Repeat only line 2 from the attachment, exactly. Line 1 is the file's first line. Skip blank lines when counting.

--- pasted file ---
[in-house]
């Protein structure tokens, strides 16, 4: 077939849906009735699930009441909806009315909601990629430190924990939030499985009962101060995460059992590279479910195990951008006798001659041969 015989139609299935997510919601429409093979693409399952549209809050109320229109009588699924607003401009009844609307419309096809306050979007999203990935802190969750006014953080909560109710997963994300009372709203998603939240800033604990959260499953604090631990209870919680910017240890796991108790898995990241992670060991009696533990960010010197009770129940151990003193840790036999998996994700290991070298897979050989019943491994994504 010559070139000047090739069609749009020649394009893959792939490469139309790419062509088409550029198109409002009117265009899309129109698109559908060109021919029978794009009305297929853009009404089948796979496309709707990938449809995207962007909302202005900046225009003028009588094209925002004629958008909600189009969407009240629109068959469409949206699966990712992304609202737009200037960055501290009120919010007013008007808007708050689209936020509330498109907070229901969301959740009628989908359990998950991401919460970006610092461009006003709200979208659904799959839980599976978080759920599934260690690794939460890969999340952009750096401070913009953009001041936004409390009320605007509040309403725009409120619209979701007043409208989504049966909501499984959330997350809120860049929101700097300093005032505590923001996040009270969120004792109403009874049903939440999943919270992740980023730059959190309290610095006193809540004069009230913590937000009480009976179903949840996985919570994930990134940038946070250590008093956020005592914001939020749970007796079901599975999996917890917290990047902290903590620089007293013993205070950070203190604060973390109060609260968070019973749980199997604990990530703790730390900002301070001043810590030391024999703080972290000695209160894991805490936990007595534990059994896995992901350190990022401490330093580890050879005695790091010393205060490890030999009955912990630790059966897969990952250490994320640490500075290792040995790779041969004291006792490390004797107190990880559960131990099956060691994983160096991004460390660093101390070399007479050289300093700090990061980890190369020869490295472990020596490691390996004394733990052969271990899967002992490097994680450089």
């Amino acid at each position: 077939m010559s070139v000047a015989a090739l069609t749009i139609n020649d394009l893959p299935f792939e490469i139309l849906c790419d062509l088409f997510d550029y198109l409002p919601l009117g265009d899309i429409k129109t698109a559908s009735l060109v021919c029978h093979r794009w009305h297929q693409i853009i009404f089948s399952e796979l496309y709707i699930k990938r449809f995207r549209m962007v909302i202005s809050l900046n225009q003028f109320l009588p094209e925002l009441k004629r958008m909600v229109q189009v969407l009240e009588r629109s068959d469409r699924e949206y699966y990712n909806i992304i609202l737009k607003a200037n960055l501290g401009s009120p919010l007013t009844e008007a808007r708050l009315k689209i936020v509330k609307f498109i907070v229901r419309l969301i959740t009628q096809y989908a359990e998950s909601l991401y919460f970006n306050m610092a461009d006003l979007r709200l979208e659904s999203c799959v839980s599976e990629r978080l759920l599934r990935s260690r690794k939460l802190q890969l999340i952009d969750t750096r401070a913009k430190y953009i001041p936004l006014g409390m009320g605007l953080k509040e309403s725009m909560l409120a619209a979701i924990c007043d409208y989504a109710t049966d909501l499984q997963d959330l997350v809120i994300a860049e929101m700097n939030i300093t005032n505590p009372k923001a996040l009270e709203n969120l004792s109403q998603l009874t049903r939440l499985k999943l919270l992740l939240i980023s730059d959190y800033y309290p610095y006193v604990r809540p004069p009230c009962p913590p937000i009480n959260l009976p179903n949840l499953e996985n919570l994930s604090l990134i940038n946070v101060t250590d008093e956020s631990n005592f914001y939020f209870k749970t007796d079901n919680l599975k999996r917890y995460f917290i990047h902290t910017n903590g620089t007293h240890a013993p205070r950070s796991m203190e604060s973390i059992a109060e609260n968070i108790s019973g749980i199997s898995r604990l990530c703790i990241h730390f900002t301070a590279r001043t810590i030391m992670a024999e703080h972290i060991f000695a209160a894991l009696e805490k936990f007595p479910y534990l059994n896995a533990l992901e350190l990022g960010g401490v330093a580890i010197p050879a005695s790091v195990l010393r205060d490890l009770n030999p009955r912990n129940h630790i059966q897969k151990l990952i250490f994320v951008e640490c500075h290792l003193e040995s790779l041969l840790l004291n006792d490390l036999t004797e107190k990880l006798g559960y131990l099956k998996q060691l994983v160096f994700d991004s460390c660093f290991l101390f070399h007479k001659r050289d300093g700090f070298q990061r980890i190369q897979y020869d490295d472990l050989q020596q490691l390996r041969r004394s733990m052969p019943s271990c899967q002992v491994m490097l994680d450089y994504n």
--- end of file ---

């Protein structure tokens, strides 16, 4: 077939849906009735699930009441909806009315909601990629430190924990939030499985009962101060995460059992590279479910195990951008006798001659041969 015989139609299935997510919601429409093979693409399952549209809050109320229109009588699924607003401009009844609307419309096809306050979007999203990935802190969750006014953080909560109710997963994300009372709203998603939240800033604990959260499953604090631990209870919680910017240890796991108790898995990241992670060991009696533990960010010197009770129940151990003193840790036999998996994700290991070298897979050989019943491994994504 010559070139000047090739069609749009020649394009893959792939490469139309790419062509088409550029198109409002009117265009899309129109698109559908060109021919029978794009009305297929853009009404089948796979496309709707990938449809995207962007909302202005900046225009003028009588094209925002004629958008909600189009969407009240629109068959469409949206699966990712992304609202737009200037960055501290009120919010007013008007808007708050689209936020509330498109907070229901969301959740009628989908359990998950991401919460970006610092461009006003709200979208659904799959839980599976978080759920599934260690690794939460890969999340952009750096401070913009953009001041936004409390009320605007509040309403725009409120619209979701007043409208989504049966909501499984959330997350809120860049929101700097300093005032505590923001996040009270969120004792109403009874049903939440999943919270992740980023730059959190309290610095006193809540004069009230913590937000009480009976179903949840996985919570994930990134940038946070250590008093956020005592914001939020749970007796079901599975999996917890917290990047902290903590620089007293013993205070950070203190604060973390109060609260968070019973749980199997604990990530703790730390900002301070001043810590030391024999703080972290000695209160894991805490936990007595534990059994896995992901350190990022401490330093580890050879005695790091010393205060490890030999009955912990630790059966897969990952250490994320640490500075290792040995790779041969004291006792490390004797107190990880559960131990099956060691994983160096991004460390660093101390070399007479050289300093700090990061980890190369020869490295472990020596490691390996004394733990052969271990899967002992490097994680450089």